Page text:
Charge Right Now, iPhone
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Ever wish your smartphone had a better battery life? Or that you could recharge on the go?
Well a voice command charging device, being developed in the University in Seoul, could make this happen.

The technology which turns sounds into electricity will commence recharge as soon as the user speaks to it. And the louder the voice the better the charge, so speak up. 

However, the current prototype being developed can convert sound of around 100 decibels –  the equivalent of loud traffic – into 50 millivolts of electricity, not enough just yet to power a phone, although researchers hope further advancements will be made.

This could be useful for smartphone users in particular high end device like the iPhone and some Android handsets which consume high volumes of battery power especially when on talk time.  And especially when on the move, users may never have to worry about dead phones ever again.

And what’s even more quirky about the invention is that the user may even be able to charge a device while simply singing along to their favourite tracks.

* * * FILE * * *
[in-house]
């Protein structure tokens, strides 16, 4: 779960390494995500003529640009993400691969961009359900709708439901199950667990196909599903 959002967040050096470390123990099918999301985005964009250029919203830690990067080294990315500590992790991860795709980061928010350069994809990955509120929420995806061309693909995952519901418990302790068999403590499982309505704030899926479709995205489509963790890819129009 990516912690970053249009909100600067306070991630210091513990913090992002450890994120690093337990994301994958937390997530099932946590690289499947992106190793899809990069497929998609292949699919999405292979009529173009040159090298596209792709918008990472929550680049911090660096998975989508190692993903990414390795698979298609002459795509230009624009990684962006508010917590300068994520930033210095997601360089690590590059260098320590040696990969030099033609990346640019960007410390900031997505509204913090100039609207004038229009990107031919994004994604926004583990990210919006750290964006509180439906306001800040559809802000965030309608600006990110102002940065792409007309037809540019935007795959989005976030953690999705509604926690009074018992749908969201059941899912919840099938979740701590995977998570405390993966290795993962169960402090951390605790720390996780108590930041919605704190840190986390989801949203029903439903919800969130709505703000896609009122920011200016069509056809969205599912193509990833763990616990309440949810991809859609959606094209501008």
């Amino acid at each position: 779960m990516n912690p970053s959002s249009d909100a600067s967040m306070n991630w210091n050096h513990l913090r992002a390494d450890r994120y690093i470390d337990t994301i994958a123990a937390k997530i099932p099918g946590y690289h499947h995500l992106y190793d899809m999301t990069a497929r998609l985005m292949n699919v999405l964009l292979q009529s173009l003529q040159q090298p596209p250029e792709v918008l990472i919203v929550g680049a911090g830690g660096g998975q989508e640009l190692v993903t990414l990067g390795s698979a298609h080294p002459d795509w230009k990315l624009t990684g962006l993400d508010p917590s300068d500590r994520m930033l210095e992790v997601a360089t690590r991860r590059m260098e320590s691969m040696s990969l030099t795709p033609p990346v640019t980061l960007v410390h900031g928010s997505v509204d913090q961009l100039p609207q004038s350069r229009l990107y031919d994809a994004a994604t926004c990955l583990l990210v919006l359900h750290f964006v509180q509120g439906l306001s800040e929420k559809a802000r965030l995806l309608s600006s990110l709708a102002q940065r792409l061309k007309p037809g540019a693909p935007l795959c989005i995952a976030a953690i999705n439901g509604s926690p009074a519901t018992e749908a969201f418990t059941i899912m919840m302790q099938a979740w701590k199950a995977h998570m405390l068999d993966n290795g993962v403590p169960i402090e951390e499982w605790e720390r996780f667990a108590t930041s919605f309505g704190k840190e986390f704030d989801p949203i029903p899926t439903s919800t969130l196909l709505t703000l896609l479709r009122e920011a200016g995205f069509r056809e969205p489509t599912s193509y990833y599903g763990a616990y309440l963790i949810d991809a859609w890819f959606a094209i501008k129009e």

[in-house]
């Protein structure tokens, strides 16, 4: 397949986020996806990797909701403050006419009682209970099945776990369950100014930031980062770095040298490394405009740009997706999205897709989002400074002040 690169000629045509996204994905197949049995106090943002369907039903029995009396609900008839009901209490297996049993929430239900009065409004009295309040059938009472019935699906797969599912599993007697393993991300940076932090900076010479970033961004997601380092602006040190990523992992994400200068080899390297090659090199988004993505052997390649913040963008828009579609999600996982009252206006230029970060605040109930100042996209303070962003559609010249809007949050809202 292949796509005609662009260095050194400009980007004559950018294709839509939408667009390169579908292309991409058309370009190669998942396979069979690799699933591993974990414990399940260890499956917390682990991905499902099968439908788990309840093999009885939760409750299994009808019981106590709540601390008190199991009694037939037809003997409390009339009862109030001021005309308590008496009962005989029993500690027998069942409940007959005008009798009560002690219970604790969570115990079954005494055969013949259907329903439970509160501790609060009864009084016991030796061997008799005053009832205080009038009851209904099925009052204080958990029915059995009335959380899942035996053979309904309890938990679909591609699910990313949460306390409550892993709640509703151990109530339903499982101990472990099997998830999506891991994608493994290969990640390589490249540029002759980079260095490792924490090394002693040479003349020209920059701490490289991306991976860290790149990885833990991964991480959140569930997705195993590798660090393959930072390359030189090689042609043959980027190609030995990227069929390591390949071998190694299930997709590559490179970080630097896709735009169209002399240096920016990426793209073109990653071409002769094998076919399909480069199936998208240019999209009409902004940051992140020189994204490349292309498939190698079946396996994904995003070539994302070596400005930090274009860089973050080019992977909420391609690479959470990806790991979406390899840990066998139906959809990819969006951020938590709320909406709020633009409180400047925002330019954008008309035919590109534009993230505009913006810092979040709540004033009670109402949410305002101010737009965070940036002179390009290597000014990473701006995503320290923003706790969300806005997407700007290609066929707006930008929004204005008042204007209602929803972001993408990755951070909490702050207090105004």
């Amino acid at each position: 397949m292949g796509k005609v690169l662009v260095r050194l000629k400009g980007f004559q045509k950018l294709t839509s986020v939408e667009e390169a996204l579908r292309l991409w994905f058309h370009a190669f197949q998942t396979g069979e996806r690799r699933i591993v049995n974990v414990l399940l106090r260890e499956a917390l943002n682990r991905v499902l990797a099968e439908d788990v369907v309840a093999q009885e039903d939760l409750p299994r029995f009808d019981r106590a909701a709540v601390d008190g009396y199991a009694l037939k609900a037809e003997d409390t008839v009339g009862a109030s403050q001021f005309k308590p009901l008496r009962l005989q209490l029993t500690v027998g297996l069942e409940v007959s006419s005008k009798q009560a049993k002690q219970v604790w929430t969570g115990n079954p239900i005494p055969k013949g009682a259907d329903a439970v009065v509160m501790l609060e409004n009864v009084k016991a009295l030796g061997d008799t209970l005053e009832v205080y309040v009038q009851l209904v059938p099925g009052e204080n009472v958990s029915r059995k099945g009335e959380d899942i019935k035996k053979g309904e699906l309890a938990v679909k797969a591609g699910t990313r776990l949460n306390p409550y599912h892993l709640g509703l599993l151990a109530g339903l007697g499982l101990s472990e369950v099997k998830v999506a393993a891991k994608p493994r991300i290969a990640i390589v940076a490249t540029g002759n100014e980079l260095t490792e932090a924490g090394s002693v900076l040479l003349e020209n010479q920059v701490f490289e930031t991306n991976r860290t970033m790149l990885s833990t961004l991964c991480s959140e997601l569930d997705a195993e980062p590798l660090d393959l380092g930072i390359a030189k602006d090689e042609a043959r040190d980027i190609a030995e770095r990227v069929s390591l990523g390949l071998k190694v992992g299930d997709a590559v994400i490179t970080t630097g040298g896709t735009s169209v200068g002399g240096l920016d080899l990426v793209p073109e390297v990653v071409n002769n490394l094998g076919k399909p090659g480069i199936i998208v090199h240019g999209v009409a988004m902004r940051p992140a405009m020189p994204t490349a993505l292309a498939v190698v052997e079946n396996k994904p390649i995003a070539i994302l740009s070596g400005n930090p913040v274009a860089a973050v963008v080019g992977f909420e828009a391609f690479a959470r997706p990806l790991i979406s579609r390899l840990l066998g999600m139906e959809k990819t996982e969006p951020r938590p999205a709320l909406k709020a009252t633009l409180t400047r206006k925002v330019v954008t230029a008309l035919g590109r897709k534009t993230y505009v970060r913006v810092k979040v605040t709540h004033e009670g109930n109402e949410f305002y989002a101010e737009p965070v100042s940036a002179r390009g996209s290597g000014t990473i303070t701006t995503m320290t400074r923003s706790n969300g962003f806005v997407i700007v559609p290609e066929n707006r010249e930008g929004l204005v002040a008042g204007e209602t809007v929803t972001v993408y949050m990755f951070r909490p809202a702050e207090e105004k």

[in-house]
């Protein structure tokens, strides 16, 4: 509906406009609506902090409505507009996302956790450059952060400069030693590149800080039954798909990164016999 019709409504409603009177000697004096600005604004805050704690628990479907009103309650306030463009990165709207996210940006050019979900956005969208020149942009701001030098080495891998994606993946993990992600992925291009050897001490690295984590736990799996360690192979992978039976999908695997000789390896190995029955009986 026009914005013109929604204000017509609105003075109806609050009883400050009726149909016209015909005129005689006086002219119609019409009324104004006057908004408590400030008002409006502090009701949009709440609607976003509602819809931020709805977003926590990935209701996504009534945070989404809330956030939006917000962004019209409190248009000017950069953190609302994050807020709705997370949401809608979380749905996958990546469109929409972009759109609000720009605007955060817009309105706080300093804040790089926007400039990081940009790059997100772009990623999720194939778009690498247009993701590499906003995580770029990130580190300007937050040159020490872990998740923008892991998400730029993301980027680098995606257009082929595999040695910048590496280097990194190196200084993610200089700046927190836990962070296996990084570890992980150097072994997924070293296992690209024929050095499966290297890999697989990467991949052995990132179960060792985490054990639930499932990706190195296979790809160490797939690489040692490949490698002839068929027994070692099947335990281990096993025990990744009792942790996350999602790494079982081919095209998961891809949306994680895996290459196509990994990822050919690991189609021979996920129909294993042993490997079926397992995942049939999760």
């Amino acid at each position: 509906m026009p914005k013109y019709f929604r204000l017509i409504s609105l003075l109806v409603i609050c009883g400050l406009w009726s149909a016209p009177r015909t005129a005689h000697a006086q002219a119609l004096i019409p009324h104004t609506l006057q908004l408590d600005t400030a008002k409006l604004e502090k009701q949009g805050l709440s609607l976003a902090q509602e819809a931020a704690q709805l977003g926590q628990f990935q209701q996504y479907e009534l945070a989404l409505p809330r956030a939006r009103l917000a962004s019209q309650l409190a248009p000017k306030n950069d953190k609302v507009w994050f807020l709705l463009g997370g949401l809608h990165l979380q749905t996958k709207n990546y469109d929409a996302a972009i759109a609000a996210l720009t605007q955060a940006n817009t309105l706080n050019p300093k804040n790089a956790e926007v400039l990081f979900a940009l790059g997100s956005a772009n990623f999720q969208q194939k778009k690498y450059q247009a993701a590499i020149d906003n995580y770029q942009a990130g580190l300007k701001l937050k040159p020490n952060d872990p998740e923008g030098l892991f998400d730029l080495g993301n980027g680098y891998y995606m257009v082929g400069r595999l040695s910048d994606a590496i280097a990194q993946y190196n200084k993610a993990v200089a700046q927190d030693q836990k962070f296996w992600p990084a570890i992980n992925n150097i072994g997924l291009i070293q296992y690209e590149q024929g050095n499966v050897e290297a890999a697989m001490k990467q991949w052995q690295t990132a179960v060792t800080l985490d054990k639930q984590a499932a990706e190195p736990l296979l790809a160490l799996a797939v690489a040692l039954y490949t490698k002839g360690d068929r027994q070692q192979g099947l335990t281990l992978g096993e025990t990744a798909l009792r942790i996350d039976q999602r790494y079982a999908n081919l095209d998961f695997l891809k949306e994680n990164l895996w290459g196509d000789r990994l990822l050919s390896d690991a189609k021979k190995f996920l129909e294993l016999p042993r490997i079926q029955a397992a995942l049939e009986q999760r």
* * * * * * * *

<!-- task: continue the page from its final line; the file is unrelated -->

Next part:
And it’s all thanks to zinc oxide which is sandwiched between two electrodes and a pad on top that vibrates when hit by sound waves, causing the wires to compress and thus charge, according to reports.

And it may not be just voices, other noisy equipment like lawnmowers could also be used to convert power.

 

‘A number of approaches for scavenging energy from environments have been intensively explored, says Dr Sang-Woo Kim, of Sungkyunkwan University in Seoul, South Korea, who is leading the development.

The sound that always exists in our everyday life and environments has been overlooked as a source.

“This [experiment] motivated us to realise power generation by turning sound energy from speech, music or noise into electrical power,” he added. 

And the South Korean boffins are not the only ones studying this area. Research is also going on at the Texas A&M University, who are examining a way to use piezoelectrics to convert to energy for electronic devices including iPods, tablets and PCs.